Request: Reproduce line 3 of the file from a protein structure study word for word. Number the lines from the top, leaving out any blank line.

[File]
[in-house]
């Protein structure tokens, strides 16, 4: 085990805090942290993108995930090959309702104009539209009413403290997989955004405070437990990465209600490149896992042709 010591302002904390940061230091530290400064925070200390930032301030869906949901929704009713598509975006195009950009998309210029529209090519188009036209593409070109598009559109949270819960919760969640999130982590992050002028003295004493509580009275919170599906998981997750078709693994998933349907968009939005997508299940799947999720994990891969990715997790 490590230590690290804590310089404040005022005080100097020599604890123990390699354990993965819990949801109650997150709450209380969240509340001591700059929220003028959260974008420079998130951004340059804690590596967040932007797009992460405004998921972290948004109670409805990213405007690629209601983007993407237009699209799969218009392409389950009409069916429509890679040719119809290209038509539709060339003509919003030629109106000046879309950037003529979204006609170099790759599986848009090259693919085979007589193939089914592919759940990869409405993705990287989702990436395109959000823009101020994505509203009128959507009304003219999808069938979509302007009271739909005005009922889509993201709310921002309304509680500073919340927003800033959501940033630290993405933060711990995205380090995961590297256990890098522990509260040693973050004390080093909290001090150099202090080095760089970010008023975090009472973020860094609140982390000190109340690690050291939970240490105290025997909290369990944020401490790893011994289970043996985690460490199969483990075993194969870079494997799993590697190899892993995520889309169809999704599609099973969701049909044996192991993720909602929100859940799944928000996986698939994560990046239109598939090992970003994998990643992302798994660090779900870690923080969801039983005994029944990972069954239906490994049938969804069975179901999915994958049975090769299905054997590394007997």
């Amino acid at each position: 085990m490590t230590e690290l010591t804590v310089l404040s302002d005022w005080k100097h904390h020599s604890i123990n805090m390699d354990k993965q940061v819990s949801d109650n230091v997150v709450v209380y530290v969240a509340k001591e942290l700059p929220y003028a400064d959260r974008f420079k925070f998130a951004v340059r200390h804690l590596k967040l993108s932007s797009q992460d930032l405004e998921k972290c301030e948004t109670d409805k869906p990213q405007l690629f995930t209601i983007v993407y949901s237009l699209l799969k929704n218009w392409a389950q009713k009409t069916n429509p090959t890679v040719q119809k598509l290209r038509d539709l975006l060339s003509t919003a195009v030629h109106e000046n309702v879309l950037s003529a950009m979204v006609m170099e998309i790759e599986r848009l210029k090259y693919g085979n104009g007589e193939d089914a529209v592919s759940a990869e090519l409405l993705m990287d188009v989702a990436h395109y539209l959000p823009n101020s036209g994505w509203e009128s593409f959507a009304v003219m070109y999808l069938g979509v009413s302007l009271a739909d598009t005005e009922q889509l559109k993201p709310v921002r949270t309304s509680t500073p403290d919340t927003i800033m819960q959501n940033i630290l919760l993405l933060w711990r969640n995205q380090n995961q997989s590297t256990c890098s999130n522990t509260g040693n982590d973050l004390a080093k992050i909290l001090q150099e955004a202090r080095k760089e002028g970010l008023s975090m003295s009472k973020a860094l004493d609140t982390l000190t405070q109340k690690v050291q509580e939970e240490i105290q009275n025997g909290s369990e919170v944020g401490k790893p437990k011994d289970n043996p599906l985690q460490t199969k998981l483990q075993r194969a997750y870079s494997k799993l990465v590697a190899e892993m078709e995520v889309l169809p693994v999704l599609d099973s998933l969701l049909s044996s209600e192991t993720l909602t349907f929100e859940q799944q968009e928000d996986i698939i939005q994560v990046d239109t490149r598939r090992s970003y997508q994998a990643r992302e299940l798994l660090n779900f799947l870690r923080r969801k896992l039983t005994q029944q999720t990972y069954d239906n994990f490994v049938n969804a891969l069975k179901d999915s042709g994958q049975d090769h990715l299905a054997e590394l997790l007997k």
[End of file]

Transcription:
């Amino acid at each position: 085990m490590t230590e690290l010591t804590v310089l404040s302002d005022w005080k100097h904390h020599s604890i123990n805090m390699d354990k993965q940061v819990s949801d109650n230091v997150v709450v209380y530290v969240a509340k001591e942290l700059p929220y003028a400064d959260r974008f420079k925070f998130a951004v340059r200390h804690l590596k967040l993108s932007s797009q992460d930032l405004e998921k972290c301030e948004t109670d409805k869906p990213q405007l690629f995930t209601i983007v993407y949901s237009l699209l799969k929704n218009w392409a389950q009713k009409t069916n429509p090959t890679v040719q119809k598509l290209r038509d539709l975006l060339s003509t919003a195009v030629h109106e000046n309702v879309l950037s003529a950009m979204v006609m170099e998309i790759e599986r848009l210029k090259y693919g085979n104009g007589e193939d089914a529209v592919s759940a990869e090519l409405l993705m990287d188009v989702a990436h395109y539209l959000p823009n101020s036209g994505w509203e009128s593409f959507a009304v003219m070109y999808l069938g979509v009413s302007l009271a739909d598009t005005e009922q889509l559109k993201p709310v921002r949270t309304s509680t500073p403290d919340t927003i800033m819960q959501n940033i630290l919760l993405l933060w711990r969640n995205q380090n995961q997989s590297t256990c890098s999130n522990t509260g040693n982590d973050l004390a080093k992050i909290l001090q150099e955004a202090r080095k760089e002028g970010l008023s975090m003295s009472k973020a860094l004493d609140t982390l000190t405070q109340k690690v050291q509580e939970e240490i105290q009275n025997g909290s369990e919170v944020g401490k790893p437990k011994d289970n043996p599906l985690q460490t199969k998981l483990q075993r194969a997750y870079s494997k799993l990465v590697a190899e892993m078709e995520v889309l169809p693994v999704l599609d099973s998933l969701l049909s044996s209600e192991t993720l909602t349907f929100e859940q799944q968009e928000d996986i698939i939005q994560v990046d239109t490149r598939r090992s970003y997508q994998a990643r992302e299940l798994l660090n779900f799947l870690r923080r969801k896992l039983t005994q029944q999720t990972y069954d239906n994990f490994v049938n969804a891969l069975k179901d999915s042709g994958q049975d090769h990715l299905a054997e590394l997790l007997k």